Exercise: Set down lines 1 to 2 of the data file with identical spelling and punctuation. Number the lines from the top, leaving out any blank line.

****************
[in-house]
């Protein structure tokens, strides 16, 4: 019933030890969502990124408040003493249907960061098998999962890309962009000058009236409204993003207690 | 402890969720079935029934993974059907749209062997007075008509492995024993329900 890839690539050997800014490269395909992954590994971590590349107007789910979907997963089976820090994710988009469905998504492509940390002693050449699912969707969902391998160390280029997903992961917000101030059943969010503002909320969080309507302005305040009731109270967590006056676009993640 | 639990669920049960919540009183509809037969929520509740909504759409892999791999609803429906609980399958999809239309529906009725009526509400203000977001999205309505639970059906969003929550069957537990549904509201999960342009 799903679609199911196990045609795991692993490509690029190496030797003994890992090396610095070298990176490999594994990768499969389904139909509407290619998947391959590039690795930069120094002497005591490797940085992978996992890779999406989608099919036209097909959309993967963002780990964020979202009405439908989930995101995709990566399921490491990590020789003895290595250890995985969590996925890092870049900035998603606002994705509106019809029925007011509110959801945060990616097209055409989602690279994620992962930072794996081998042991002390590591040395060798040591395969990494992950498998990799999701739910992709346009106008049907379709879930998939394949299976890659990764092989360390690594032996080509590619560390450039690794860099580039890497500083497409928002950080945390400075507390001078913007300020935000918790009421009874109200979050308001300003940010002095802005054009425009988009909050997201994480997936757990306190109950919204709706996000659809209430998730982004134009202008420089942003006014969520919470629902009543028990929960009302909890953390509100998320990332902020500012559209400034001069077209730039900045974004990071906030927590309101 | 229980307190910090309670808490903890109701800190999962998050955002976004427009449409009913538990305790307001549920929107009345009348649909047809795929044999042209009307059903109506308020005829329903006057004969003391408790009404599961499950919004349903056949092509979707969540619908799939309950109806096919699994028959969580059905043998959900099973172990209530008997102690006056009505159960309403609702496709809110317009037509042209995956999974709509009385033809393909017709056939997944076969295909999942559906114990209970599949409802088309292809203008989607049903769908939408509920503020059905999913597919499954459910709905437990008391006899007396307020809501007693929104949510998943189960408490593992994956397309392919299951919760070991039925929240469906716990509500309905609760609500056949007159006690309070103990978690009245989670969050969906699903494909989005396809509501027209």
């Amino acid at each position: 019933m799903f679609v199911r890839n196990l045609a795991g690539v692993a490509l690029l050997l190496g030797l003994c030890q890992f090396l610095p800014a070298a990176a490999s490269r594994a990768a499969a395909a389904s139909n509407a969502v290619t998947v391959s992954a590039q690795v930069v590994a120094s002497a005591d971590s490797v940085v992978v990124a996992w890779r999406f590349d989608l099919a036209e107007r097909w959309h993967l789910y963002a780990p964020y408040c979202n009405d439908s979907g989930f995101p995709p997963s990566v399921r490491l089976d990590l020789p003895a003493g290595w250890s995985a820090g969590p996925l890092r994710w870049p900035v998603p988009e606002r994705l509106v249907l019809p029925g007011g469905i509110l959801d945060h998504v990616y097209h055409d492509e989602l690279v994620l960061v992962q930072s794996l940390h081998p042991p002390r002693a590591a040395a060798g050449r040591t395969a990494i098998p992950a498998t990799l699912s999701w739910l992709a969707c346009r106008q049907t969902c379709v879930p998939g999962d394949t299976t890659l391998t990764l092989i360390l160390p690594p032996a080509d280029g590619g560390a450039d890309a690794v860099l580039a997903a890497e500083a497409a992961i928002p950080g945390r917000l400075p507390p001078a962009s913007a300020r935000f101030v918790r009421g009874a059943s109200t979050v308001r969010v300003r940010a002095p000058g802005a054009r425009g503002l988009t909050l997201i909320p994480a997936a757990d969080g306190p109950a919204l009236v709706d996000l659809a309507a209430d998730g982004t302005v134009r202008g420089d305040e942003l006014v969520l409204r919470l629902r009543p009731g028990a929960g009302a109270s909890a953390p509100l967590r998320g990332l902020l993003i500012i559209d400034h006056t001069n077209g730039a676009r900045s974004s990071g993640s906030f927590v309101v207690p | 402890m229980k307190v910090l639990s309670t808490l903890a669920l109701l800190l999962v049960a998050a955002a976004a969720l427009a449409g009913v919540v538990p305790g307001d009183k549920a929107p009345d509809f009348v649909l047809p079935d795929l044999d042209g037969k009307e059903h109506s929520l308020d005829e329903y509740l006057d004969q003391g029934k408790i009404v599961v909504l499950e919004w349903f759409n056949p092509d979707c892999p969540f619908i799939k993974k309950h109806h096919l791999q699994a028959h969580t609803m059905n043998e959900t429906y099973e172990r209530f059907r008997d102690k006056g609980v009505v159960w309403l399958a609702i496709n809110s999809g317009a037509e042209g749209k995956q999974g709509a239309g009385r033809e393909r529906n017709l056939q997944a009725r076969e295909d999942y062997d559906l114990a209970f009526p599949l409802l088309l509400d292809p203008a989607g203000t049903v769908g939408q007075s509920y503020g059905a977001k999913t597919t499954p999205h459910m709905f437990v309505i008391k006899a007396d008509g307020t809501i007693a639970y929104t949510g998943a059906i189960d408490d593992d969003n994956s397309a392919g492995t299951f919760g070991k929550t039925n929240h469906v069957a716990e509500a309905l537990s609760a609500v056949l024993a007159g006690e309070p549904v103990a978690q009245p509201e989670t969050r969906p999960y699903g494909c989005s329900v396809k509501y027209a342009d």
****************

[in-house]
């Protein structure tokens, strides 16, 4: 019933030890969502990124408040003493249907960061098998999962890309962009000058009236409204993003207690 | 402890969720079935029934993974059907749209062997007075008509492995024993329900 890839690539050997800014490269395909992954590994971590590349107007789910979907997963089976820090994710988009469905998504492509940390002693050449699912969707969902391998160390280029997903992961917000101030059943969010503002909320969080309507302005305040009731109270967590006056676009993640 | 639990669920049960919540009183509809037969929520509740909504759409892999791999609803429906609980399958999809239309529906009725009526509400203000977001999205309505639970059906969003929550069957537990549904509201999960342009 799903679609199911196990045609795991692993490509690029190496030797003994890992090396610095070298990176490999594994990768499969389904139909509407290619998947391959590039690795930069120094002497005591490797940085992978996992890779999406989608099919036209097909959309993967963002780990964020979202009405439908989930995101995709990566399921490491990590020789003895290595250890995985969590996925890092870049900035998603606002994705509106019809029925007011509110959801945060990616097209055409989602690279994620992962930072794996081998042991002390590591040395060798040591395969990494992950498998990799999701739910992709346009106008049907379709879930998939394949299976890659990764092989360390690594032996080509590619560390450039690794860099580039890497500083497409928002950080945390400075507390001078913007300020935000918790009421009874109200979050308001300003940010002095802005054009425009988009909050997201994480997936757990306190109950919204709706996000659809209430998730982004134009202008420089942003006014969520919470629902009543028990929960009302909890953390509100998320990332902020500012559209400034001069077209730039900045974004990071906030927590309101 | 229980307190910090309670808490903890109701800190999962998050955002976004427009449409009913538990305790307001549920929107009345009348649909047809795929044999042209009307059903109506308020005829329903006057004969003391408790009404599961499950919004349903056949092509979707969540619908799939309950109806096919699994028959969580059905043998959900099973172990209530008997102690006056009505159960309403609702496709809110317009037509042209995956999974709509009385033809393909017709056939997944076969295909999942559906114990209970599949409802088309292809203008989607049903769908939408509920503020059905999913597919499954459910709905437990008391006899007396307020809501007693929104949510998943189960408490593992994956397309392919299951919760070991039925929240469906716990509500309905609760609500056949007159006690309070103990978690009245989670969050969906699903494909989005396809509501027209």